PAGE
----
Review by Ze ro
Reviewed: 12/27/01 | Updated: 12/27/01
A great system that is only now being outdone.
At the time, the graphics of this little system were top of the line: 4096 colors (same as the Game Gear), and the biggest screen for any of the handhelds on the market. Not to mention that the Lynx has hardware scaling and rotation, which is really used to advantage in a lot of games to do effects that you don't see often on the competing systems.
Some of the best graphics for this system appear in games like Dirty Larry: Renegade Cop, and Batman Returns. And if all that wasn't enough, there's even some games for this system that manage 3D graphics! Among these are Stun Runner, Hard Drivin', and Steel Talons (all arcade ports). Granted, the polygon graphics aren't as smooth as a Playstation... but for a portable system running on an 8-bit processor, it's a pretty impressive feat!
The only problem I have with the system is the backlight, which seems to cause some strange brightness problems where the top and bottom of the screen end up being of different brightness. It's not a huge problem, but it can be annoying for games that play vertically like Klax.
Again, the system scores big. I've heard a lot of complaints about the music out of the Lynx, but I've never found them to be valid. Games like Malibu Bikini Volleyball prove that this system is indeed capable of some good music (The system can only do so much... the rest is programming), and many games have in-game speech that sounds surprisingly good for a portable system.
It should be pointed out that there are two versions of the Lynx out there... one of them (the older one) uses mono for the headphones, while the newer one (with the backlight button) uses stereo. I'm not sure how many games actually do stereo sound out of the Lynx though...
I was always a little disappointed by the lack of buttons on handhelds... even the GameBoy Advance only has 4 main buttons for some reason! The Lynx has a normal D-pad (which is fairly large, especially for a portable system (this is good)), two action buttons (B and A), two option buttons, and a pause button (sorta like having two select buttons and a start button). Overall, this works well except for one complaint: The second option button (and even the pause button) are a little awkwardly placed, and aren't the easiest buttons to hit in an emergency.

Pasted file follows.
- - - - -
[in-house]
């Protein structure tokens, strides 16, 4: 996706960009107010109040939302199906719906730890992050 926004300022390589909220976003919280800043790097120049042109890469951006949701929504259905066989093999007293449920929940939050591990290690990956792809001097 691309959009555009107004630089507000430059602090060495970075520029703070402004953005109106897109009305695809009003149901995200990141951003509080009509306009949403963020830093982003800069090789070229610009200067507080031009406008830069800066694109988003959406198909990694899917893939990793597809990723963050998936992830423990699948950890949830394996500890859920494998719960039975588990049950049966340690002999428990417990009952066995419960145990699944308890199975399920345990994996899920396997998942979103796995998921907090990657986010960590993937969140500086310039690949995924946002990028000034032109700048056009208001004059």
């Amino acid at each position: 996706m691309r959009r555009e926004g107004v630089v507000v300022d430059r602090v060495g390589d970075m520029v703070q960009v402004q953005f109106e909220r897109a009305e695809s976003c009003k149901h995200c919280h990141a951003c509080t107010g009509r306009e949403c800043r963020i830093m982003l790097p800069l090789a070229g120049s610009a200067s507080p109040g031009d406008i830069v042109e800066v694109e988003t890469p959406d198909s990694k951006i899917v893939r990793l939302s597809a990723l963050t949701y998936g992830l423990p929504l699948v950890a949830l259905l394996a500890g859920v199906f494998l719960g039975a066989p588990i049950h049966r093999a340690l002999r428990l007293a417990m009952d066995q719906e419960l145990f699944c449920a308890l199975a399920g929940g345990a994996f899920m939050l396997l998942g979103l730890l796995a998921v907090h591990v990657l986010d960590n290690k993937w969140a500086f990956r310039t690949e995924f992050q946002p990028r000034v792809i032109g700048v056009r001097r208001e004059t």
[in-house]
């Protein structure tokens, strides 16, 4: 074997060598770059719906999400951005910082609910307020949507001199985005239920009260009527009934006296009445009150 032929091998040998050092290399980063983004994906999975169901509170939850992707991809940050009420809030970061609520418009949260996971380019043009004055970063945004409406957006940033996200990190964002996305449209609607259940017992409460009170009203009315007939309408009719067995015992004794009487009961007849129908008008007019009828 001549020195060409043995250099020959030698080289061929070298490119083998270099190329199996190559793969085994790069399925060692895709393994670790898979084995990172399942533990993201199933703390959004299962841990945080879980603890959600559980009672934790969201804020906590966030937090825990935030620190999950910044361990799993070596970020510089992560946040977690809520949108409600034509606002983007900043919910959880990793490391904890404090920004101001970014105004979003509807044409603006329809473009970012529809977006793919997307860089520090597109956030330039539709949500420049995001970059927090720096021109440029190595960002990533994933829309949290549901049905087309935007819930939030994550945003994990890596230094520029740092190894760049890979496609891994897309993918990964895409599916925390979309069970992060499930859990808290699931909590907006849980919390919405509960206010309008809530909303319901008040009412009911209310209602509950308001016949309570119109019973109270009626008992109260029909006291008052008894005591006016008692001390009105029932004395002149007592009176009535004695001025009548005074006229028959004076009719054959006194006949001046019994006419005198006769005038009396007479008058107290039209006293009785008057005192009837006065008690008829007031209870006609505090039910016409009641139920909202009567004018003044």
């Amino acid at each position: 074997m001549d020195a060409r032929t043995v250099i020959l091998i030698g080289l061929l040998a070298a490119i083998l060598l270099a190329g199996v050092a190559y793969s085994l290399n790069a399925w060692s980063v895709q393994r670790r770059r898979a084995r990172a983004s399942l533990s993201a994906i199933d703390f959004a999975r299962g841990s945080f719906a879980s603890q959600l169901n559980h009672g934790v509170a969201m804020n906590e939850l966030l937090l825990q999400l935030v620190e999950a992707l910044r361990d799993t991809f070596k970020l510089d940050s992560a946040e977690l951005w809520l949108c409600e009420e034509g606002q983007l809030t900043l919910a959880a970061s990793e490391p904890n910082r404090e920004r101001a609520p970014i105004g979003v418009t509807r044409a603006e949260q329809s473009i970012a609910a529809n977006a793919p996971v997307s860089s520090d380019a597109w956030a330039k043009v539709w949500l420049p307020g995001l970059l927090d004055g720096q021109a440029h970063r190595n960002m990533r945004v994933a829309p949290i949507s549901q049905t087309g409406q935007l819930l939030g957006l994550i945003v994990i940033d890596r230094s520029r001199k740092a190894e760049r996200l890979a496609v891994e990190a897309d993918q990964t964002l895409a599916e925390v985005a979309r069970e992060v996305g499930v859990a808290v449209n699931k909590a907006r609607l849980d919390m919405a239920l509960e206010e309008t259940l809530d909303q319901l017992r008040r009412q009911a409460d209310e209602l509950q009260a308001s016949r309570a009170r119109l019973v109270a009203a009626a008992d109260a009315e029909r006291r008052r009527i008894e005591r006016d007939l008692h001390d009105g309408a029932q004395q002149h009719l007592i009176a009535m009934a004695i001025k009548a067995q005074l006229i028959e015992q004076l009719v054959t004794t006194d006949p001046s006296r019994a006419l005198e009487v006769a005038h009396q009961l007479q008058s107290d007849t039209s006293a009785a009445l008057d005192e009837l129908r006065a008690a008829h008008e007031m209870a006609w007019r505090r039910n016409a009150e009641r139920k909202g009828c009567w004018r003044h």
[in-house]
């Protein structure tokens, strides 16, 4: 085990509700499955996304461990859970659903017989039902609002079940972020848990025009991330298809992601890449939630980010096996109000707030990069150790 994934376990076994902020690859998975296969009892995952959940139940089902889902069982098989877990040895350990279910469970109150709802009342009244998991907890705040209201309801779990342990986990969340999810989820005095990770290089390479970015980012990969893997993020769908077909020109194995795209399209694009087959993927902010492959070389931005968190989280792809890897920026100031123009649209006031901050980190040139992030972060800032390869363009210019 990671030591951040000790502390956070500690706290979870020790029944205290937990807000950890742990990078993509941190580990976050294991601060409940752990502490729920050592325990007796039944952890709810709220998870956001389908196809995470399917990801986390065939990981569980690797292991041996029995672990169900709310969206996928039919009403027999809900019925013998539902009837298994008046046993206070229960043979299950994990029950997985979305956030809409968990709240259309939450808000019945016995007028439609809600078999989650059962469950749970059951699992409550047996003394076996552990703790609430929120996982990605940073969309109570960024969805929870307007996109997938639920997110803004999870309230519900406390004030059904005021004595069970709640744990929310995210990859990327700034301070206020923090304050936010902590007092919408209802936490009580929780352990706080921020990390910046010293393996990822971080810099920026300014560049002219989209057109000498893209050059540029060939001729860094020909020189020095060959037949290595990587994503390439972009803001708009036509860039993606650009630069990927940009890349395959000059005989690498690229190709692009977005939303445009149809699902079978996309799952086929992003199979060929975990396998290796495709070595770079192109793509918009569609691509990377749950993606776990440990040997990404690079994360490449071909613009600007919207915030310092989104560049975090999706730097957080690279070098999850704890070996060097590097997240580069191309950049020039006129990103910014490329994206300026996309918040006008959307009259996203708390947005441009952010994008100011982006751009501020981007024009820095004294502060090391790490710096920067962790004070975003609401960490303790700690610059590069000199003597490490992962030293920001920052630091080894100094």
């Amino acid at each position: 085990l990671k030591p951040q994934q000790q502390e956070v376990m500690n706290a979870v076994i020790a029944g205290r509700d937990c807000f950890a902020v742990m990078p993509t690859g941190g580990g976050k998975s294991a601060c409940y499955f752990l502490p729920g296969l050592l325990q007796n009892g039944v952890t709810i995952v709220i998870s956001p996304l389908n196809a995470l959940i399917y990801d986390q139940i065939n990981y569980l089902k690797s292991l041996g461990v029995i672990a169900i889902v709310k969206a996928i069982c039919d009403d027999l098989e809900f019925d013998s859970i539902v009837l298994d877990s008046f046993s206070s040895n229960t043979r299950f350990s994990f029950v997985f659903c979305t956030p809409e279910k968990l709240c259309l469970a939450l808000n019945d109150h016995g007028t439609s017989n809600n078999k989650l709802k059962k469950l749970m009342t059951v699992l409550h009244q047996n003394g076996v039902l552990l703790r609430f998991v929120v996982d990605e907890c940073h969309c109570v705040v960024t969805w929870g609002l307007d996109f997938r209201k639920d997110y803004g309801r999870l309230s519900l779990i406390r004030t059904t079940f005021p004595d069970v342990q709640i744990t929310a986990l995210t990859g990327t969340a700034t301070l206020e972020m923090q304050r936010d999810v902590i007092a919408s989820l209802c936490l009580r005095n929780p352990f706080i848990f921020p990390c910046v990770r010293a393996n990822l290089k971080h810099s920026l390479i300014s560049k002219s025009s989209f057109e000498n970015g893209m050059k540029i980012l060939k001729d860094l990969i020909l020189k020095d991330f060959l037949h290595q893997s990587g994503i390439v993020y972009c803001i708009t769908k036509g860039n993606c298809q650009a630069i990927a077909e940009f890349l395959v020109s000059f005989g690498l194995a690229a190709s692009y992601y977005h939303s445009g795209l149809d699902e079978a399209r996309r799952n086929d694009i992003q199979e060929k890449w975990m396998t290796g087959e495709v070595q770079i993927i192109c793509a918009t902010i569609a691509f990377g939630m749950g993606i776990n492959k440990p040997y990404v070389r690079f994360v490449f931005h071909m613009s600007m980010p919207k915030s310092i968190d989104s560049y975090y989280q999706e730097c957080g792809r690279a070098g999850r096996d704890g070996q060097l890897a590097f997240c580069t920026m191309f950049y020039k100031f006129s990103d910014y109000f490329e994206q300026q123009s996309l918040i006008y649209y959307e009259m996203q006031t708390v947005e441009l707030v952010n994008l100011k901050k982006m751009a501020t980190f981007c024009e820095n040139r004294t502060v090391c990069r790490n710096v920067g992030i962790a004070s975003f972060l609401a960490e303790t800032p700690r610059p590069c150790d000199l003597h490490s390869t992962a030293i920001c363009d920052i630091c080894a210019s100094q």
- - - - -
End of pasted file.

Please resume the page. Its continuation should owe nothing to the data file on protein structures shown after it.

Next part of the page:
One of the cool features of the Lynx is that you can play it left or right handed. The way this works is by hitting Pause and Option II at the same time, the screen flips, and the controls are ''reversed'' so that you can play with your right thumb on the D-pad. There are an extra set of B and A buttons that are generally more comfortable to use in this configuration, but they are always active, so you can actually use them at any time. I would have preferred to have two extra buttons instead of two clone buttons... but oh well.
Another of the Lynx's nifty features is that some games play vertically. That is, you hold the Lynx sideways, so that the screen is taller than it is wide. This may not seem like a very useful idea, but it works well in games like Klax which were meant for such a screen orientation (remember the arcade version?). The screen-flip feature still works on these games so that you can play with either the D-pad under the screen, or above the screen... as for which is more comfortable, well, I guess it's up to you. Personally, I find it more comfortable to hold it with the D-pad under the screen, and my left hand on the D-pad... but your milage may vary (this is one of the good things in my opinion, since it lets you choose what you like).